As we ate, we saw more food places shutting down for the night. We considered ourselves very fortunate to have gotten there when we did, as taking the later train would have caused us to miss our second meal of the day.
After our stomachs were finally satisfied, we returned to Gare Centrale to await Steve's train. It had lost a little more time, and was now due at 7:45. It actually arrived at 7:47, putting it one hour 17 minutes late.
Chapter 5.8: Steve's adventures
To see how Steve got this far, including a trip on the CARDINAL from Chicago to Philadelphia, a ride on a Regional train from Philly to New York, and the northbound ADIRONDACK, see his report here.
Chapter 5.9: End of Thursday's activities
After we greeted Steve, we decided to call it a night and head for our hotels. Steve went to the Marriott Chateau Champlain Hotel, which is a very short walk from Gare Centrale. Jishnu would again be staying at the Hilton Bonaventure. Piotr was booked in a hostel located between Gare Centrale and Gare Windsor, to the west. Mike was in the Residence Inn by Marriott Westmount, which would necessitate a Metro ride and a short walk. Michael and I were staying for the next two nights at the Sandman Inn in nearby Longueuil.
Piotr decided to go with Mike to help him find his hotel, and then he would return to the Lucien L'Allier station, which was closest to his hostel. Jishnu decided to take a short ride on the Metro with us before we separated. So all of us (with the exception of Steve who walked to his hotel) went into the Bonaventure Metro station on the Orange Line. There, we purchased 3-day passes that would suffice for tonight, Friday, and Saturday.
We rode together to the Berri-UQAM station. There, we split. Piotr and Mike went to the Green Line, headed for Atwater. Jishnu turned around and returned on the Orange Line to Bonaventure, and Michael and I transferred to the Yellow Line, which would bring us to Longueuil.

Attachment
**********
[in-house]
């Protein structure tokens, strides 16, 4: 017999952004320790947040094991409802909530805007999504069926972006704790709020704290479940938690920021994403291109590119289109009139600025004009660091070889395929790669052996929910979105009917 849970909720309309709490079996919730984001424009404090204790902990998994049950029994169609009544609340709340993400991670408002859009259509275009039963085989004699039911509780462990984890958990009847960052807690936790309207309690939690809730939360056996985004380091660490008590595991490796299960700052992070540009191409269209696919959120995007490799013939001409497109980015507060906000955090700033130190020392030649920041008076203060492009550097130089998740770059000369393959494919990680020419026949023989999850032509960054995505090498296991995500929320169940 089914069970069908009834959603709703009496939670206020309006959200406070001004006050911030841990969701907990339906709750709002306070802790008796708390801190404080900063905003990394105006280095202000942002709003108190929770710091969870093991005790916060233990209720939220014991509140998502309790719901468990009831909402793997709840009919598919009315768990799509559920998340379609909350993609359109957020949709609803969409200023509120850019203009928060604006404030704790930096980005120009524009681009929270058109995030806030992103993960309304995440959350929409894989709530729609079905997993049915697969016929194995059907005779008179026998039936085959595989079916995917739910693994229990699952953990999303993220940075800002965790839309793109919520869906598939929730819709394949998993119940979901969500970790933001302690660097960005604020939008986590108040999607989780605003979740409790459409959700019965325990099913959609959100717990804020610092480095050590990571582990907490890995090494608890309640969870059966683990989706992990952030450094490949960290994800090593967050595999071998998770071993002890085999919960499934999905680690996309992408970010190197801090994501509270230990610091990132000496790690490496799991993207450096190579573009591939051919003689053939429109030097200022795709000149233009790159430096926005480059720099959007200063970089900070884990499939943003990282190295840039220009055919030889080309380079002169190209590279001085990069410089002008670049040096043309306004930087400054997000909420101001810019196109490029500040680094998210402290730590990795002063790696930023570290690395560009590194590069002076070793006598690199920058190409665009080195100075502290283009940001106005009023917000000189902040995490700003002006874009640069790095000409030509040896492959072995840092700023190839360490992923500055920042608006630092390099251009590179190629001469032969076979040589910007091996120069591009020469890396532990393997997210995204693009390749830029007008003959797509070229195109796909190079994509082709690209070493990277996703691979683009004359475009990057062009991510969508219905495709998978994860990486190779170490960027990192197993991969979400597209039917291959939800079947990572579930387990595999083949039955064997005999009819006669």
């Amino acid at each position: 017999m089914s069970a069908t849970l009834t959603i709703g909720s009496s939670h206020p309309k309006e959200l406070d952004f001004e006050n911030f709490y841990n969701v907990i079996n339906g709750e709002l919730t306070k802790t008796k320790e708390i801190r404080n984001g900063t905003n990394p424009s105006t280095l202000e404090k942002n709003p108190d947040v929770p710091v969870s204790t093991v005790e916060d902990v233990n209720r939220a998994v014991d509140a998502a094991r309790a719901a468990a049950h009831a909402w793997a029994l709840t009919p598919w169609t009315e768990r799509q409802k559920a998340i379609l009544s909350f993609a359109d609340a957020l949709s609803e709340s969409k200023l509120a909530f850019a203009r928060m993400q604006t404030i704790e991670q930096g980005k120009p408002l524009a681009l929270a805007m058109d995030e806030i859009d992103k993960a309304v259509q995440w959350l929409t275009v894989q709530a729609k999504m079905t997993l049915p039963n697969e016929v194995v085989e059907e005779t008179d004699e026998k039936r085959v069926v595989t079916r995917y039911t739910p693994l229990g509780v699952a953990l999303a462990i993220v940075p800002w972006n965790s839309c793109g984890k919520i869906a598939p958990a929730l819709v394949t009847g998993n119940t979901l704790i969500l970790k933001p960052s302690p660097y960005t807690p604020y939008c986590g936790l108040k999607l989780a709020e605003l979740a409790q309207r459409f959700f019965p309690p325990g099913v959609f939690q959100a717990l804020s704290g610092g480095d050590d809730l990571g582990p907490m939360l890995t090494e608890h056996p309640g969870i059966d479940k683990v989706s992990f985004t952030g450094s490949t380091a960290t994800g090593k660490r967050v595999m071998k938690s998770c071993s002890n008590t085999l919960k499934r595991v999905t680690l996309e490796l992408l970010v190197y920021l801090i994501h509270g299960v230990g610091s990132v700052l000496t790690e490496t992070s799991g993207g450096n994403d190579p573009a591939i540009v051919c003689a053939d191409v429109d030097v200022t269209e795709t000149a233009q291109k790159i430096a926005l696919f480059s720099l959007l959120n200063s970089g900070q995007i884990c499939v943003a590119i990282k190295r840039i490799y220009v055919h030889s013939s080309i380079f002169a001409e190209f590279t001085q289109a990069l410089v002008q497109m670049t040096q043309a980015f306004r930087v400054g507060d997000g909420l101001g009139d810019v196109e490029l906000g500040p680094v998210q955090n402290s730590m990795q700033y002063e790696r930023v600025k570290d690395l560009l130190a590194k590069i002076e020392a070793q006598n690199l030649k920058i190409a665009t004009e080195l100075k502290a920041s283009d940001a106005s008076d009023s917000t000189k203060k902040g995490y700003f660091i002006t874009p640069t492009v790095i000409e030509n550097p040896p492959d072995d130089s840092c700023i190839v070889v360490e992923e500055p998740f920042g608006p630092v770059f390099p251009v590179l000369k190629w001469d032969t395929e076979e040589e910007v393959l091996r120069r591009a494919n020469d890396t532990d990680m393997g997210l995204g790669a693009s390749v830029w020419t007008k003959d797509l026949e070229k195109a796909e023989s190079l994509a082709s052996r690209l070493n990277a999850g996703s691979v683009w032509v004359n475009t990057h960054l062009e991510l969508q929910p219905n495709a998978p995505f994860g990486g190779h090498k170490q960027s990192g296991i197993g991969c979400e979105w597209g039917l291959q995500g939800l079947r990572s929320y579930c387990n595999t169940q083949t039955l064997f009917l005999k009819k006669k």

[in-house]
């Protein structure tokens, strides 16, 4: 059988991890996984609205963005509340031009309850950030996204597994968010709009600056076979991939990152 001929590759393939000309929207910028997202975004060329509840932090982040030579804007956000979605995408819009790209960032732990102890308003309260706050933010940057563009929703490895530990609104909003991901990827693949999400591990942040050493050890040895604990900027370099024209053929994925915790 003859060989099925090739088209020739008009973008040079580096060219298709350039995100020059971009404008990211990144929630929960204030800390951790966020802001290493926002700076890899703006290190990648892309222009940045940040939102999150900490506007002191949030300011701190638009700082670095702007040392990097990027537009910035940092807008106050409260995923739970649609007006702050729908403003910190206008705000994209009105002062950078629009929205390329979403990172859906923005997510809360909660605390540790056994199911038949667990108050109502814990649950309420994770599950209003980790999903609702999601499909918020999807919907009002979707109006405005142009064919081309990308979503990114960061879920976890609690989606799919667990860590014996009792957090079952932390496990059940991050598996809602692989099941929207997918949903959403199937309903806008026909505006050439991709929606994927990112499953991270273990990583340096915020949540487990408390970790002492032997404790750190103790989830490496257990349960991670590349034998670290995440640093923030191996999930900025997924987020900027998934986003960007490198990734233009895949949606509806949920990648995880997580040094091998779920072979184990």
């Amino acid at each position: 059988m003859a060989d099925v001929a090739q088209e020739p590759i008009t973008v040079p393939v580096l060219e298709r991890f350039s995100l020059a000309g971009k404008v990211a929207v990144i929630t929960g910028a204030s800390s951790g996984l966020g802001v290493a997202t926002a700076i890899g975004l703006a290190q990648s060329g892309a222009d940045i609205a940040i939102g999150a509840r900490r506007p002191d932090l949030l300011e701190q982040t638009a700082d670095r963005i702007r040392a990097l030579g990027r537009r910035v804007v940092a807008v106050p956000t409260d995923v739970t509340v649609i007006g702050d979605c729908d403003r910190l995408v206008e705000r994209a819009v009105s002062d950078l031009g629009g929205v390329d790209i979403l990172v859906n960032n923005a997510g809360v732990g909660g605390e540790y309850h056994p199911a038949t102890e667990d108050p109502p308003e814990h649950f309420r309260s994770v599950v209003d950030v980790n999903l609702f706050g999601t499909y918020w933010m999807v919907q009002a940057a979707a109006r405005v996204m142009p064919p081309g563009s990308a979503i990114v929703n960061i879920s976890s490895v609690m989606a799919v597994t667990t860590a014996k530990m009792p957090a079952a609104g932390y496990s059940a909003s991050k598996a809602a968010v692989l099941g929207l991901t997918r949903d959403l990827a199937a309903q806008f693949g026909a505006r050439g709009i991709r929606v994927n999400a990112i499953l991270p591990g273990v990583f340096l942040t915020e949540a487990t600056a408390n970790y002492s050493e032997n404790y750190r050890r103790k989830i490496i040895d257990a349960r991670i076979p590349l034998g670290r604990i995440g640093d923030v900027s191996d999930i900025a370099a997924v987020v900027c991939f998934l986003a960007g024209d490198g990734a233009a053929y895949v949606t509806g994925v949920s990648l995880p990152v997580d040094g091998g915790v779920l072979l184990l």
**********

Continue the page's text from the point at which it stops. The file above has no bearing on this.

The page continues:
Michael and I checked into our hotel, as did the others, and we rested up knowing we had much to conquer in Montreal the next day.
Chapter 6: Friday, July 21, 2006
Friday was our day primarily on the Metro. We did have one scheduled commuter rail round trip as well this day.
Our day began as we all convened at Gare Centrale. We ate at the McDonald's in the station once more. We knew, however, that our days of being starved on intercity trains were over. After the six of us were done, we went into the Bonaventure station once more and boarded the Orange Line to begin our exploration of the Metro system. The entire Metro system is underground, in fact quite far underground at some locations. Getting to it from Gare Centrale required negotiating a number of stairways and escalators. Piotr reported that the Lucien L'Allier station was even worse, with seemingly endless banks of escalators required getting between the deep station and the surface.
Chapter 6.1: STM Metro Orange Line, Bonaventure to Lionel-Groulx
Our first STM Metro ride of many today lasted just five minutes. We got an early start, beginning at Bonaventure at 9:01 rather than 9:05. We arrived at Lionel-Groulx at 9:06 AM.
Lionel-Groulx is probably the most impressive of all Metro stations in the system. The station is bilevel, and is served by two lines. The Orange Line and Green Line serve it in such as way that some passengers can make cross-platform transfers. Trains in the Angrignon (Green Line) and Cote-Vertu (Orange Line) directions stop on one level, and trains in the Honore-Beaugrand (Green Line) and Henri-Bourassa (Orange Line) directions stop on the other. So at this point, we only had to cross the platform. Three minutes later, we were on our way.